Meaning and meaninglessness from two philosopher mathematicians. (I owe the thoughts to the Christian philosopher: Thomas V. Morris.) Bertrand Russell (20th C) in ‘Why I am not a Christian.’: “That man … his growth, his hopes and fears, his love and beliefs, are but the outcomes of accidental collocations of atoms; that no fire, nor heroism, no intensity of thought and feeling can preserve individual life beyond the grave; that all the labours of the ages, all the devotion, all the inspiration, all the noonday brightness of human genius, are destined to extinction in the vast death of the solar system.. and be buried beneath the debris of a universe in ruins - all these things, are yet so nearly certain, that no philosophy which rejects them can hope to stand.” Pascal (17th C), Pensees 139: How hollow and full of trash is man’s heart.
Something has meaning if and only if it is endowed with meaning of significance by a purposive personal agent or group of such agents. To have meaning of any kind, a thing must be brought under the governance of some kind of purposive intention, whether an intention to refer, to express, to convey, or to operate in the production of some acknowledged value. This is true of all meaning. Meaning is never intrinsic; it is always derivative. Objective or Subjective Meaning? Some philosophers advocate a ‘Do-It-Yourself’ approach to questions of meaning. According to this view there is no ‘objective’ meaning of life waiting to be discovered. If we order our lives around things we desire, value and enjoy, within the structure of goals we take for ourselves, we render them meaningful and thereby give meaning to the life they compose. A person’s life can therefore have ‘subjective’ meaning - or so they say.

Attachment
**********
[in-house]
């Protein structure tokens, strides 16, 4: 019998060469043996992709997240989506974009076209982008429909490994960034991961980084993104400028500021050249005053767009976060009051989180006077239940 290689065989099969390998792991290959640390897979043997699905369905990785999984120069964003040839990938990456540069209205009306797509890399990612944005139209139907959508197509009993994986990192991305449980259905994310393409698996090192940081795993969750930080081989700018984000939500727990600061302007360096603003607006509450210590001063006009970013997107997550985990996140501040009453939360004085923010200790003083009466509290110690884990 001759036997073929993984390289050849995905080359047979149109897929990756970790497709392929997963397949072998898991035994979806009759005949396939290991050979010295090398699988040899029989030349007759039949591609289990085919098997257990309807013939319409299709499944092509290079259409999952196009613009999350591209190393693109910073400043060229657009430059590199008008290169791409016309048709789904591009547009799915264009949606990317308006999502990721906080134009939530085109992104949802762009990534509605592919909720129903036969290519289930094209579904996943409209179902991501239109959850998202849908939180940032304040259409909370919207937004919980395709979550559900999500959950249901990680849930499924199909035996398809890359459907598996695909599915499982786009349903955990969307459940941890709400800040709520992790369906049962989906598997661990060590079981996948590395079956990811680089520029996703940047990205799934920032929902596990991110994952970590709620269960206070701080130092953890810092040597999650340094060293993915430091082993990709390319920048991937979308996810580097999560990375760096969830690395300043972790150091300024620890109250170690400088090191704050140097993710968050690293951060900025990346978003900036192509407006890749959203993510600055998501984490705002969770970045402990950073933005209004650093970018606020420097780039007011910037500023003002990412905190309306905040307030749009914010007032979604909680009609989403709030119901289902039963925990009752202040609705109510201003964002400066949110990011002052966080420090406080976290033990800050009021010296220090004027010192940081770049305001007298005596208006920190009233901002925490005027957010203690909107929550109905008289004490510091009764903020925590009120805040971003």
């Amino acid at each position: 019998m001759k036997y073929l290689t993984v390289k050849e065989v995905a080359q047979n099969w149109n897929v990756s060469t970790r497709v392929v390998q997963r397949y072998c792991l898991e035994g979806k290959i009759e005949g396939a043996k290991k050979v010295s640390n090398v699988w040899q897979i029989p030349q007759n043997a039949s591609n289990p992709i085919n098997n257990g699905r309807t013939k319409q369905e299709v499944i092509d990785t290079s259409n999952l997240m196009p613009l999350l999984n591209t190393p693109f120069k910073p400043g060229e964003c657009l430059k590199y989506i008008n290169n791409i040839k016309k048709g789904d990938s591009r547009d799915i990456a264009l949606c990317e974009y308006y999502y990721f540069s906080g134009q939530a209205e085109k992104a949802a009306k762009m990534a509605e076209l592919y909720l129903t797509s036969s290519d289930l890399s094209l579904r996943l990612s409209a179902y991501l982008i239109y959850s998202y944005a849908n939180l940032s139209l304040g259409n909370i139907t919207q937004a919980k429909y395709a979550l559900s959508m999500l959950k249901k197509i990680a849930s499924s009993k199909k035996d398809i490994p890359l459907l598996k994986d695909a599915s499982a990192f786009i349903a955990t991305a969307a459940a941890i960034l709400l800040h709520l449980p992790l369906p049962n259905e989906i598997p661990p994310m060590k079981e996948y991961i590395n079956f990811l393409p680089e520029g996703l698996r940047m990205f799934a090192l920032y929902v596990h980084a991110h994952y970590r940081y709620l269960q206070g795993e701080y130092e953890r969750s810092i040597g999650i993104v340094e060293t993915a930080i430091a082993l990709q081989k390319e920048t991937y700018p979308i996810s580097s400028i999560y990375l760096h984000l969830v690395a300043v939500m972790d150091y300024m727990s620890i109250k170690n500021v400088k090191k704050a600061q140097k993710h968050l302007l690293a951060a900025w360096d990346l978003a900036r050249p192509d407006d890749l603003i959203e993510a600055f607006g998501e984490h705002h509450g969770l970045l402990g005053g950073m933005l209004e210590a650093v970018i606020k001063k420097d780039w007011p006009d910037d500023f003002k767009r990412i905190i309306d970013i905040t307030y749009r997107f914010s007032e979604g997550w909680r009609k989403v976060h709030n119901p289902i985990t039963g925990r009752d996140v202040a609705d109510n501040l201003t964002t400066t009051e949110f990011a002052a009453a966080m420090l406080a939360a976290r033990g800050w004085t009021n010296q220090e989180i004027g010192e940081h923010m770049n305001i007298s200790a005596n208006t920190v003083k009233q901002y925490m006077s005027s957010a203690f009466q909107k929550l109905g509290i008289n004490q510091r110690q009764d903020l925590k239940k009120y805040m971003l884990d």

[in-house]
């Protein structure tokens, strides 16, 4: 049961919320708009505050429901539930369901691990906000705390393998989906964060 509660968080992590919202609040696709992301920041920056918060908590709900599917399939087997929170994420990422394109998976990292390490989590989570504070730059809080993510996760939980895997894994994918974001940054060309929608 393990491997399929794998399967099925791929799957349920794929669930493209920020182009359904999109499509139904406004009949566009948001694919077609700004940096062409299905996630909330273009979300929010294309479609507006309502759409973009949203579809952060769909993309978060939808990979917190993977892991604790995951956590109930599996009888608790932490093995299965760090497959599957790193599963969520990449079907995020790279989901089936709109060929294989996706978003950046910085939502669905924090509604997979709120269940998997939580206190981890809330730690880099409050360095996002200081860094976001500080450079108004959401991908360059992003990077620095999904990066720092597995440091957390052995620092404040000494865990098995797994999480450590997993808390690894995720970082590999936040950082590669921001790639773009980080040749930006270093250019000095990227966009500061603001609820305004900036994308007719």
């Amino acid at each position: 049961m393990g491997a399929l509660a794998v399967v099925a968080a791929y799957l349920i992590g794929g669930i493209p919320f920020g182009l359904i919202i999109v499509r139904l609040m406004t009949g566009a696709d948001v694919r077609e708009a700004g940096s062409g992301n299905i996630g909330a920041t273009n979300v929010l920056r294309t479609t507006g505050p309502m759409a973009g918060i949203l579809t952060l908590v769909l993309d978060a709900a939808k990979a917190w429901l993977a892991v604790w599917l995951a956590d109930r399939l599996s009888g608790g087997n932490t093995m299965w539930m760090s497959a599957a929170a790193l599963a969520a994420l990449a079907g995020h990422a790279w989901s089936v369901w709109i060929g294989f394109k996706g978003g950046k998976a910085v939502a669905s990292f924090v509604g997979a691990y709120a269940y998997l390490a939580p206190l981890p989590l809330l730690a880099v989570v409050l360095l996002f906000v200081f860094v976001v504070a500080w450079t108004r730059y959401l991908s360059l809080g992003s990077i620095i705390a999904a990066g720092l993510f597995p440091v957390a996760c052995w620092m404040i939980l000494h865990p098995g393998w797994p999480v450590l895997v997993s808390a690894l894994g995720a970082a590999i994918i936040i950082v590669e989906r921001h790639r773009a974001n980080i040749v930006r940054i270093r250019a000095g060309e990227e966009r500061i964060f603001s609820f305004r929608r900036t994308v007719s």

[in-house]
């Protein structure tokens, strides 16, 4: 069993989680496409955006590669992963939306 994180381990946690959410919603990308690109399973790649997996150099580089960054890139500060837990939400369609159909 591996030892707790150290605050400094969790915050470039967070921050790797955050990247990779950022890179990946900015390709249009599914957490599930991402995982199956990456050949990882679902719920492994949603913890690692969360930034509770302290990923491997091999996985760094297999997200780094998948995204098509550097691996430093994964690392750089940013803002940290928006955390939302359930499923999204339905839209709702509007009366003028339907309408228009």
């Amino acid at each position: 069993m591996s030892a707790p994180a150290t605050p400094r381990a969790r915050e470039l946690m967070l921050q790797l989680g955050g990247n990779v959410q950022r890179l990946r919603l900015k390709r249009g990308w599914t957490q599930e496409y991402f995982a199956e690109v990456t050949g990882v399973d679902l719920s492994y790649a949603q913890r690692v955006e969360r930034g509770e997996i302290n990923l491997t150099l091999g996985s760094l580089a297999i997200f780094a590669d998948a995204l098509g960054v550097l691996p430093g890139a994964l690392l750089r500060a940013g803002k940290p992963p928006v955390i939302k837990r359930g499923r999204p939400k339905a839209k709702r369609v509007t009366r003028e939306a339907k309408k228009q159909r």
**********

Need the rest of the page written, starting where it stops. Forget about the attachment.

Problems for Subjective Meaning. How do you distinguish between one kind of ‘meaningful’ goal and another? Someone may focus his whole life on collecting matchbox covers and another on finding cures for terrible diseases. How does one distinguish the trivial from meaningful goals? There is nothing to appeal to. Someone may be very good at torturing people and enjoy it very much so that he focuses his life on that pursuit. How does one distinguish between worthy goals and unworthy goals? There is nothing to appeal to. How can a purely subjective approach to life’s meaning account for these objective differences?
Nietzsche. n `God is Dead’ – Thus Spake Zarathustra begins with pronouncement by Zarathustra that God is dead – Nietzsche meant that belief in God is dying and that is the significant fact for belief in life’s alleged value. (Rather than the actual existence/non-existence of God.)
According to Nietzsche Christian belief in God is essential for meaning and morality. To try to preserve it without God is an ‘English’ fantasy. Values cannot survive without belief in God. There is no value to be discovered in the world. He attacks the view that the preservation and advancement of humankind can be a motive for morality. He is thus afraid of the ‘nihilism’ that will follow the death of God. However he is also afraid we may cling to Christian morality (without reason - because ‘God is dead’) and deteriorate into the ‘slave’ morality described in the Sermon on the Mount.